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Continuation of Modesty Discussion

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Continuation of Modesty Discussion

Post by Dave on Wed Jan 02, 2013 1:54 am

MCem222 wrote:If this conversation goes on maybe we should just make a separate thread about it

Agreed, here is the new thread. Normally I would put something like this in "Deep Thoughts", but it was started in General, so here it stays.

musems wrote:Dave:
There's modesty but then there's personal responsibility too. I can be broke, but not steal. That's a choice. A person can be aroused and frustrated, but not rape or assault.

Modesty itself is a responsibility as much as not walking around with hundred dollar bills hanging out of pockets is, for obvious pragmatic reasons, and of course my framework of belief attaches moral responsibility to it as well. Of course modesty is not only about how one looks, but about how one acts as well, i.e. with self respect.


musems wrote:... it doesn't give a person license

This is not in dispute. But reality is that there are all too many people who WILL take an unjustified action when presented with temptation. There are also those who require no external temptation at all, but these predators who are actively looking for a target should not be given any extra incentive to choose such and such a person.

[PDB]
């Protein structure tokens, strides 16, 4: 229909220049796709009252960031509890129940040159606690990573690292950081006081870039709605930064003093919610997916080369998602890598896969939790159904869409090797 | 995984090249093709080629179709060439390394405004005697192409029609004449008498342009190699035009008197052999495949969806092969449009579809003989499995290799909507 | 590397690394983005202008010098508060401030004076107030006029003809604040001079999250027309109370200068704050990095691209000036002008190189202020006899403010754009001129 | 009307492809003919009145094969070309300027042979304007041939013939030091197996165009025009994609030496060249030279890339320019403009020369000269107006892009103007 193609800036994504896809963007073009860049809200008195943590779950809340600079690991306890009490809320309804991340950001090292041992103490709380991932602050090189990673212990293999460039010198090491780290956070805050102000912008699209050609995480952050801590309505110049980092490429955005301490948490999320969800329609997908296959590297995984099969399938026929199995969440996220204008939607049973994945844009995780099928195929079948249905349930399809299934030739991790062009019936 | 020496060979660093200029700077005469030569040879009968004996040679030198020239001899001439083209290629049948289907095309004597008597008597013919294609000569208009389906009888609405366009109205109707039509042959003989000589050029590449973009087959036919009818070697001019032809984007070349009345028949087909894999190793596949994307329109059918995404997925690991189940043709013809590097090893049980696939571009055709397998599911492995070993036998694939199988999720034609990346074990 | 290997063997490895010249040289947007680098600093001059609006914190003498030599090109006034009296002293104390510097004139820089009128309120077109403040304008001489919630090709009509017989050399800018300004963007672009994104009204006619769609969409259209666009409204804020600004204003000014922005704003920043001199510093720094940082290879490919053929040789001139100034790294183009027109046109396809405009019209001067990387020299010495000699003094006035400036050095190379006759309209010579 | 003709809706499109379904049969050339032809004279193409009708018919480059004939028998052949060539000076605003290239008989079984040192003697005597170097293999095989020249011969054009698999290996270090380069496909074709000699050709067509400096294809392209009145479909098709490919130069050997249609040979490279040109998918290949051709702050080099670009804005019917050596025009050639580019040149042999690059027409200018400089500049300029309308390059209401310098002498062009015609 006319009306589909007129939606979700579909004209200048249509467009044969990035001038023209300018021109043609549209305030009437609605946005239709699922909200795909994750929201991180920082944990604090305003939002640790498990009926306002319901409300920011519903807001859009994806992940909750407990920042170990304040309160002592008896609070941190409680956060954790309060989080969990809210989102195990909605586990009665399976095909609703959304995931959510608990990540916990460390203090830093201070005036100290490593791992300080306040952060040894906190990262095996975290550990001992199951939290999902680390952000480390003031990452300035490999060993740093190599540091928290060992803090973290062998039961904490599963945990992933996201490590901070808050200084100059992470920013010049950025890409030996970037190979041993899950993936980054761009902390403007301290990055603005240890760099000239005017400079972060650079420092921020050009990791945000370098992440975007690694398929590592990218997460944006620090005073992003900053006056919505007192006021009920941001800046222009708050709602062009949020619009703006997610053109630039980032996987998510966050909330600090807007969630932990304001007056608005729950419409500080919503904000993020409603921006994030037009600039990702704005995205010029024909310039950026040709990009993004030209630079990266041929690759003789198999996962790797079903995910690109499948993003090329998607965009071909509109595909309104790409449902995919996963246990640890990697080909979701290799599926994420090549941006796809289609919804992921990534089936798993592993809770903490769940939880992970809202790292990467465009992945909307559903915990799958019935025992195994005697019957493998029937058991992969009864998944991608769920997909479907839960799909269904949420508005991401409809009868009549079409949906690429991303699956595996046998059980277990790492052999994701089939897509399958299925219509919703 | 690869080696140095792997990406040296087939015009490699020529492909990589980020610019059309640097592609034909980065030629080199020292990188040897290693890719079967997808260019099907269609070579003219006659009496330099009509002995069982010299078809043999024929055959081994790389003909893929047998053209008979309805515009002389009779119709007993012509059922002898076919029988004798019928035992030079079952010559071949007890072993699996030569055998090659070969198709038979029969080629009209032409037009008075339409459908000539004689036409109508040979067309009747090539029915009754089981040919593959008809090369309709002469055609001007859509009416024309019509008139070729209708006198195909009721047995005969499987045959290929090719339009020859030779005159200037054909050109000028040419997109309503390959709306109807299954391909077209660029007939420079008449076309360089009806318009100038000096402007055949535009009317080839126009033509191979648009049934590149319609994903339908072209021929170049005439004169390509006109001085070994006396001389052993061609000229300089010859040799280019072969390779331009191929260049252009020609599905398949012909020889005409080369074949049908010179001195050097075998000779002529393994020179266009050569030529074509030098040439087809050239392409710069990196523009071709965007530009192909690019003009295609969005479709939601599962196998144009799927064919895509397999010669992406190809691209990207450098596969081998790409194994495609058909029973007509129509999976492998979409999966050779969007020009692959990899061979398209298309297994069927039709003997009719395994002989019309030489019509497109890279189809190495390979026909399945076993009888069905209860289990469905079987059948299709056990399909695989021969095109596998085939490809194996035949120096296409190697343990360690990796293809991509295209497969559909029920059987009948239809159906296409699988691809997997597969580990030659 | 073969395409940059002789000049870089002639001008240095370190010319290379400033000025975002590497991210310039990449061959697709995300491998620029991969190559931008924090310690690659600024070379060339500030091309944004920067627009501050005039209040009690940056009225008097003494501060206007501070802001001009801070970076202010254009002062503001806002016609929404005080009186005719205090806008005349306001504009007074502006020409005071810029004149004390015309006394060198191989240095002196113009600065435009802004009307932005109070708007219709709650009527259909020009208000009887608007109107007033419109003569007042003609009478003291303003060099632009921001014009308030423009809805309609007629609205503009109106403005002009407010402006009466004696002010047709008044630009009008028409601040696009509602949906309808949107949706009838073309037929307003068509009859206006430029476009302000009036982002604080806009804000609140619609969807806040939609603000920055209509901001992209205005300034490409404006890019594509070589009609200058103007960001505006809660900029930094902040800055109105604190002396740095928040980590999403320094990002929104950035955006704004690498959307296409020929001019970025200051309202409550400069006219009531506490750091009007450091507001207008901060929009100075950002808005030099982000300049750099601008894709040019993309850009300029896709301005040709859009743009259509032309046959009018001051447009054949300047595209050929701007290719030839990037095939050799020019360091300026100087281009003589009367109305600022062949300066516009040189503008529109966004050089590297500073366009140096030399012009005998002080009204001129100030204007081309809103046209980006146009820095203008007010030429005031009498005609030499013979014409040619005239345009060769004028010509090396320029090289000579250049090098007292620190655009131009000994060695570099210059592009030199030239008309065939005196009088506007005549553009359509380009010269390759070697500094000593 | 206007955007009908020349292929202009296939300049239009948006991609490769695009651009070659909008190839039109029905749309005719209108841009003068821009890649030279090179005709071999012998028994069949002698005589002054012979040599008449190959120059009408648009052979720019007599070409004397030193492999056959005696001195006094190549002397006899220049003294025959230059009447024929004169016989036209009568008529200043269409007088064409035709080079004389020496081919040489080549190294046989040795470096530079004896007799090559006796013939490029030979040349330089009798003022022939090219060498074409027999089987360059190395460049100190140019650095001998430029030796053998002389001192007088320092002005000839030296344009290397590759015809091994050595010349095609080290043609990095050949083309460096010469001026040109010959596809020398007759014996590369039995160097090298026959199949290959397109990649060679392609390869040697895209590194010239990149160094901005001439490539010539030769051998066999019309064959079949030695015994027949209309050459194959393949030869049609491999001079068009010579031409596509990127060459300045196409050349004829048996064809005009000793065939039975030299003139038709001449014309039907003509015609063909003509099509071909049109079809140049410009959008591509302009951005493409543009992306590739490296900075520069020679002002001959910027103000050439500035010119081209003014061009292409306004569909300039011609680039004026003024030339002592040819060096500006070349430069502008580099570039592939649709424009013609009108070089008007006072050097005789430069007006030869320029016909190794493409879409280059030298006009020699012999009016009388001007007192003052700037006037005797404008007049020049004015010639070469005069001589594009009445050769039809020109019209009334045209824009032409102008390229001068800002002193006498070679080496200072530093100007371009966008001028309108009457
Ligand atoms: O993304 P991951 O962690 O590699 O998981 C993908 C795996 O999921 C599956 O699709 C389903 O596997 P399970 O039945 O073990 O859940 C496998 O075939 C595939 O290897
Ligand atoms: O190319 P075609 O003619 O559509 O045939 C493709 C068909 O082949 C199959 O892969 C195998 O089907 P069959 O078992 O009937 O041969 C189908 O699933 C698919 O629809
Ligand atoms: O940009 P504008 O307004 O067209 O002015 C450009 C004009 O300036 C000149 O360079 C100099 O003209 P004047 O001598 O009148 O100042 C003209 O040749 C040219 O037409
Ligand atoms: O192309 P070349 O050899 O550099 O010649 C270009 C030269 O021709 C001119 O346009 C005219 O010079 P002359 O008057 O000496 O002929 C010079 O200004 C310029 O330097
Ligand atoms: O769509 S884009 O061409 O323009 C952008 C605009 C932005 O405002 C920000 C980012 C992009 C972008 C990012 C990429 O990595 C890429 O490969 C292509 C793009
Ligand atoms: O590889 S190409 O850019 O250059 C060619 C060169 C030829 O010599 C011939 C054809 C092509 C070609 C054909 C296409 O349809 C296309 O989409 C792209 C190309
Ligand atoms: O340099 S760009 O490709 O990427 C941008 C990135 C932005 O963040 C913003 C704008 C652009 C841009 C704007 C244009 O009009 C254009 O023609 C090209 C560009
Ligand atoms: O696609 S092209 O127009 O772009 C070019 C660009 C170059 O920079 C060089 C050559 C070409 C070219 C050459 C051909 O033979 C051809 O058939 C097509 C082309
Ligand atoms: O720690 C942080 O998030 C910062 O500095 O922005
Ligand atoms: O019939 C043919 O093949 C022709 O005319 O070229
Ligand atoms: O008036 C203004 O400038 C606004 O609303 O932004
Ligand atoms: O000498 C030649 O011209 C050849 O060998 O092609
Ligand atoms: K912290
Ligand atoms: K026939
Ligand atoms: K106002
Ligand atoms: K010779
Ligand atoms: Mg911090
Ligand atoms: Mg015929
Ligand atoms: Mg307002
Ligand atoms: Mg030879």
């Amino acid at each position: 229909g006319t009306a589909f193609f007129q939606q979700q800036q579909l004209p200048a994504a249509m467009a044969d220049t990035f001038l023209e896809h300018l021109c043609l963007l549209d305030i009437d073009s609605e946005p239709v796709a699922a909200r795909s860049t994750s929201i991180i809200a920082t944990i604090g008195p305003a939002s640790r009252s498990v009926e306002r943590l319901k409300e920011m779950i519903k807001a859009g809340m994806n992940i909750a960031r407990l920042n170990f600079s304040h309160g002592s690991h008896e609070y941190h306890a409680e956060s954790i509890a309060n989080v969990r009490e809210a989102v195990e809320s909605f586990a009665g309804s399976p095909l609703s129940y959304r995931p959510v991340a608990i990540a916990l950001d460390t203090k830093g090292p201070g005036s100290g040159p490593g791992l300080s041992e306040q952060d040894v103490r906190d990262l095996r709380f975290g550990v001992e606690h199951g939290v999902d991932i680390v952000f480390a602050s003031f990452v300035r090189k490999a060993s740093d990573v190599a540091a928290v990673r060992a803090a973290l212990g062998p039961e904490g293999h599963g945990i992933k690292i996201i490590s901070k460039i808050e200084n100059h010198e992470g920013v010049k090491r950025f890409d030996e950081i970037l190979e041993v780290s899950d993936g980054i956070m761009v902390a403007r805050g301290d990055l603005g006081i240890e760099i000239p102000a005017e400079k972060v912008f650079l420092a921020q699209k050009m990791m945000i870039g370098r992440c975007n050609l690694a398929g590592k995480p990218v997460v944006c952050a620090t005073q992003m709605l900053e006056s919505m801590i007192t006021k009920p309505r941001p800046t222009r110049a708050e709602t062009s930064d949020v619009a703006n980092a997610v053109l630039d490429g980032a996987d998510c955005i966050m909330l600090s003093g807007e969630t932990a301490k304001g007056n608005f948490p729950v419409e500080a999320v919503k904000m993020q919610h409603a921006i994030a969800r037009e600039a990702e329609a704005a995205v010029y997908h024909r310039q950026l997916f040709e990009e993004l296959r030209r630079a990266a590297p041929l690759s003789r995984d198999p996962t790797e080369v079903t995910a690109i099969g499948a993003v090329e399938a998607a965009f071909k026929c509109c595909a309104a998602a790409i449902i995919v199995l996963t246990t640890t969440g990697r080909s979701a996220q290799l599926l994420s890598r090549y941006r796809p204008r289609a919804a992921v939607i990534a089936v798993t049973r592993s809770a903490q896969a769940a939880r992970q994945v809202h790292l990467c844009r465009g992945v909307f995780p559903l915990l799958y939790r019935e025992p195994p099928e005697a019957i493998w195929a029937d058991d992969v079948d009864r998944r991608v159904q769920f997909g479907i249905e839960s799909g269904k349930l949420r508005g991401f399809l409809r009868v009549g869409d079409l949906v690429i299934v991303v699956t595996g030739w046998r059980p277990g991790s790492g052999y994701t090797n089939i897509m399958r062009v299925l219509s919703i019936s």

musems wrote:I'm actually a big proponent of discretion and modesty during ones formative years if for no other reason than to build a sense of self beyond how much someone else likes your breasts or biceps. As an adult, I'm not wearing dresses to the ankles though!

I realize you didn't explicitly say adults should be immodest, but I'd still like to say that I see no reason a man or woman with a well grounded sense of self should not be modest.


Mcem222 wrote:
Dave.cyco wrote:
Modesty is practically a lost virtue and society's plunge down the toilet is not altogether disassociated from its loss.

In my mind, modesty is all relative. In a society where everyone wheres short shorts during summer, then seeing a bare leg becomes an ordinary event. Go to the middle east and suddenly you're dressing in a most unmodest way.

There is a degree of relativity involved, this is true, but think about this: It's undeniable that the basic unit of society is the family. You say that you feel it's okay for standards for modesty to change, but you cannot deny that standards for male/female relationships have, do and will continue to change with the changing standards of modesty. They are intrinsically linked, these two elements, and there is also no denying that the family, at least insofar as most of western society is concerned, has become drastically weakened and devalued over the last century. Devalued and weakened modesty has run parallel to this - even preceded it.

In past ages when greater modesty was observed and expected men and women got married, raised their children to 18 before sending them well formed into the world as productive members of society.

This is why modesty is not only important for individuals, but for society as well. But as the years have gone on since industrialization modesty has been dying a slow death and so has true monogamy and the family along with them.

When the family falls, the rest of society is not far behind.
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Re: Continuation of Modesty Discussion

Post by Josh T. on Wed Jan 02, 2013 10:40 am

I fully agree that the family plays a huge role in the development of modesty,character, and morality in a child, and to extend it further, in society, however: